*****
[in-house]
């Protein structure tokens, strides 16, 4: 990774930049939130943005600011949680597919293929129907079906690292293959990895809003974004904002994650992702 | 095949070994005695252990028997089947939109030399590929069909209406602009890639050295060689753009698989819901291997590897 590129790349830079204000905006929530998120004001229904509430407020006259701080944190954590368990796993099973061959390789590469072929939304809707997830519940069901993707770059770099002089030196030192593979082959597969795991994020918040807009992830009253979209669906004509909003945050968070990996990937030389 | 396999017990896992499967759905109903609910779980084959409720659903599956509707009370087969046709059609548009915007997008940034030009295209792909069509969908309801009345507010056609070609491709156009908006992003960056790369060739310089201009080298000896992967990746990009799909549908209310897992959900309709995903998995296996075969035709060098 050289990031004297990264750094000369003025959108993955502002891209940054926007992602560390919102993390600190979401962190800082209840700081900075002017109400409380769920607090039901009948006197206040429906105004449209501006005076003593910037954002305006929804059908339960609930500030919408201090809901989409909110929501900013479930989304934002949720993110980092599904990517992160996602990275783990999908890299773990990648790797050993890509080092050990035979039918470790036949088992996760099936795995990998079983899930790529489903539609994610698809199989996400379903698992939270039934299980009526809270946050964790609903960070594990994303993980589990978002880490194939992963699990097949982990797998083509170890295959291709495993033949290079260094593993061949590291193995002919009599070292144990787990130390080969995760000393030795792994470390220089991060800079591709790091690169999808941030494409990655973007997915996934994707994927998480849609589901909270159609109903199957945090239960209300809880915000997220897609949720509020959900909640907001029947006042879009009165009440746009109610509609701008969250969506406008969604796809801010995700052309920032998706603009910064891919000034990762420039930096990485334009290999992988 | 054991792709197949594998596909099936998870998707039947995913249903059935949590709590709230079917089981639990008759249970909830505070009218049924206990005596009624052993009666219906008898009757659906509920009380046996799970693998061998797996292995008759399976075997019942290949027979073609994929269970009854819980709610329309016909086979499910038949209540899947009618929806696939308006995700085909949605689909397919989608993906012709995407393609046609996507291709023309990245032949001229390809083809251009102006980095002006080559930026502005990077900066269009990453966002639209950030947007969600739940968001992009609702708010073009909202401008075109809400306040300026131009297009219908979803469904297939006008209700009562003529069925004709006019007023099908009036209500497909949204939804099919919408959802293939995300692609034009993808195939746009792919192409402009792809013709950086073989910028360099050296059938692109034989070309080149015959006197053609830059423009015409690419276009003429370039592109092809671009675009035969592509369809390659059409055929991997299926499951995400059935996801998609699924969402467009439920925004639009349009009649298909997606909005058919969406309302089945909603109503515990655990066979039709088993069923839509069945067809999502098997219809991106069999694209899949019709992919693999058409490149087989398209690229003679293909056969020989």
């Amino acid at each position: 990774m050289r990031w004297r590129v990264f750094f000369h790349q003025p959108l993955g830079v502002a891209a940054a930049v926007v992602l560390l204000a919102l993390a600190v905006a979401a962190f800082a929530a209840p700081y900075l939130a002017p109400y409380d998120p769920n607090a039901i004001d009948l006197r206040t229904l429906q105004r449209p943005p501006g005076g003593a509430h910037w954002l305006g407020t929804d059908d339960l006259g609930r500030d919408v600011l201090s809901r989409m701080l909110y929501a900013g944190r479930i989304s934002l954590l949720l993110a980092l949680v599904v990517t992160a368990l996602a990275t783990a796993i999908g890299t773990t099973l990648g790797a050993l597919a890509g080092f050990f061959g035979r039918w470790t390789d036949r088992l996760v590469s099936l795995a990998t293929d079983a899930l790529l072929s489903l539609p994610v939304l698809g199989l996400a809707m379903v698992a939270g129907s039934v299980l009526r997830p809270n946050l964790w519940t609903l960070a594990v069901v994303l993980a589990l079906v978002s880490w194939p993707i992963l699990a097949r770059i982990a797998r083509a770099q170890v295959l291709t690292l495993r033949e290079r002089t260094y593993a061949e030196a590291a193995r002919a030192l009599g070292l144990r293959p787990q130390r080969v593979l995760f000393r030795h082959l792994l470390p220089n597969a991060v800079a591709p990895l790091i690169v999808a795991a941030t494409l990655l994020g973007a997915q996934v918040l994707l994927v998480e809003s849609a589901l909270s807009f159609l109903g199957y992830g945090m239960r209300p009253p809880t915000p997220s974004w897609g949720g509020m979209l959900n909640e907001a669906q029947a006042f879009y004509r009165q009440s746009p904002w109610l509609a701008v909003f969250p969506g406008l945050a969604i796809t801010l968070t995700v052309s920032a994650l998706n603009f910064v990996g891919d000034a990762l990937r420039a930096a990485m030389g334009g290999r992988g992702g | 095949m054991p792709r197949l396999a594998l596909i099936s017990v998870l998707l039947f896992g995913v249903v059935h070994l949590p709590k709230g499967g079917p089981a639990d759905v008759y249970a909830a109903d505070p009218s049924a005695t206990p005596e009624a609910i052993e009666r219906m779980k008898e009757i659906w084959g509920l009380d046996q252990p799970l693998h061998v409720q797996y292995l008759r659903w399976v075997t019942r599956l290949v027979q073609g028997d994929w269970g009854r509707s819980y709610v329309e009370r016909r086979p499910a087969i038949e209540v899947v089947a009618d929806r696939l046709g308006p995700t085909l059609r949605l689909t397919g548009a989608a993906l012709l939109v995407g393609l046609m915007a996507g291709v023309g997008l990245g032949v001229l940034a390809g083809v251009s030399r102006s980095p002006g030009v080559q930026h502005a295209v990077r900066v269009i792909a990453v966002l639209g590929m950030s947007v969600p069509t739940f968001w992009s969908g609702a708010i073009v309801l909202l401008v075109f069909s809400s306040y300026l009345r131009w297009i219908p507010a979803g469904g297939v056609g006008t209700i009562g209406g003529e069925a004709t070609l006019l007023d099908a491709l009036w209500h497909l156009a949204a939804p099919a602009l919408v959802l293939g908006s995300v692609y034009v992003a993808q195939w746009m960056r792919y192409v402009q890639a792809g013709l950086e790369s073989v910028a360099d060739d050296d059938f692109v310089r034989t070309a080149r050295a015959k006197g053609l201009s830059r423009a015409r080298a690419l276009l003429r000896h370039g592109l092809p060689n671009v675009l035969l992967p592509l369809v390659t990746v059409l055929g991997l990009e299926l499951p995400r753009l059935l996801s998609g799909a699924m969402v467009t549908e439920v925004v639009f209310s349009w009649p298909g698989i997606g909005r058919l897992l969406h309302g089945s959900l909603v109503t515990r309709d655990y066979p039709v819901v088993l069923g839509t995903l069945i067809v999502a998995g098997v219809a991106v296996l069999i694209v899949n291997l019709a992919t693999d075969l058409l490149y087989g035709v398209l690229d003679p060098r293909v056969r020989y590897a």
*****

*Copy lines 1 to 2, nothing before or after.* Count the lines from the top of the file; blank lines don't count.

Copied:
[in-house]
């Protein structure tokens, strides 16, 4: 990774930049939130943005600011949680597919293929129907079906690292293959990895809003974004904002994650992702 | 095949070994005695252990028997089947939109030399590929069909209406602009890639050295060689753009698989819901291997590897 590129790349830079204000905006929530998120004001229904509430407020006259701080944190954590368990796993099973061959390789590469072929939304809707997830519940069901993707770059770099002089030196030192593979082959597969795991994020918040807009992830009253979209669906004509909003945050968070990996990937030389 | 396999017990896992499967759905109903609910779980084959409720659903599956509707009370087969046709059609548009915007997008940034030009295209792909069509969908309801009345507010056609070609491709156009908006992003960056790369060739310089201009080298000896992967990746990009799909549908209310897992959900309709995903998995296996075969035709060098 050289990031004297990264750094000369003025959108993955502002891209940054926007992602560390919102993390600190979401962190800082209840700081900075002017109400409380769920607090039901009948006197206040429906105004449209501006005076003593910037954002305006929804059908339960609930500030919408201090809901989409909110929501900013479930989304934002949720993110980092599904990517992160996602990275783990999908890299773990990648790797050993890509080092050990035979039918470790036949088992996760099936795995990998079983899930790529489903539609994610698809199989996400379903698992939270039934299980009526809270946050964790609903960070594990994303993980589990978002880490194939992963699990097949982990797998083509170890295959291709495993033949290079260094593993061949590291193995002919009599070292144990787990130390080969995760000393030795792994470390220089991060800079591709790091690169999808941030494409990655973007997915996934994707994927998480849609589901909270159609109903199957945090239960209300809880915000997220897609949720509020959900909640907001029947006042879009009165009440746009109610509609701008969250969506406008969604796809801010995700052309920032998706603009910064891919000034990762420039930096990485334009290999992988 | 054991792709197949594998596909099936998870998707039947995913249903059935949590709590709230079917089981639990008759249970909830505070009218049924206990005596009624052993009666219906008898009757659906509920009380046996799970693998061998797996292995008759399976075997019942290949027979073609994929269970009854819980709610329309016909086979499910038949209540899947009618929806696939308006995700085909949605689909397919989608993906012709995407393609046609996507291709023309990245032949001229390809083809251009102006980095002006080559930026502005990077900066269009990453966002639209950030947007969600739940968001992009609702708010073009909202401008075109809400306040300026131009297009219908979803469904297939006008209700009562003529069925004709006019007023099908009036209500497909949204939804099919919408959802293939995300692609034009993808195939746009792919192409402009792809013709950086073989910028360099050296059938692109034989070309080149015959006197053609830059423009015409690419276009003429370039592109092809671009675009035969592509369809390659059409055929991997299926499951995400059935996801998609699924969402467009439920925004639009349009009649298909997606909005058919969406309302089945909603109503515990655990066979039709088993069923839509069945067809999502098997219809991106069999694209899949019709992919693999058409490149087989398209690229003679293909056969020989």